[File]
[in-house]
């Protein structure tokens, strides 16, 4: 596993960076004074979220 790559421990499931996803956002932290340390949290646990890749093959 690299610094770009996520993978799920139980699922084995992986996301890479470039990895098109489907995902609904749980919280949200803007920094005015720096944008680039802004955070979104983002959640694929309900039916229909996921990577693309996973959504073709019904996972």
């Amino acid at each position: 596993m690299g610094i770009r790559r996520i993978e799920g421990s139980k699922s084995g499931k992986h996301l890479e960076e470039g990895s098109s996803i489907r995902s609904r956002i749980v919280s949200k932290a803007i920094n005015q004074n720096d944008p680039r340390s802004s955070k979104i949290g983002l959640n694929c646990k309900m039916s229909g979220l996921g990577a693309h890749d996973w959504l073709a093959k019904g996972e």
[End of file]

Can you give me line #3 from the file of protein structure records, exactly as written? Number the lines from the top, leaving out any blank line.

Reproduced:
């Amino acid at each position: 596993m690299g610094i770009r790559r996520i993978e799920g421990s139980k699922s084995g499931k992986h996301l890479e960076e470039g990895s098109s996803i489907r995902s609904r956002i749980v919280s949200k932290a803007i920094n005015q004074n720096d944008p680039r340390s802004s955070k979104i949290g983002l959640n694929c646990k309900m039916s229909g979220l996921g990577a693309h890749d996973w959504l073709a093959k019904g996972e």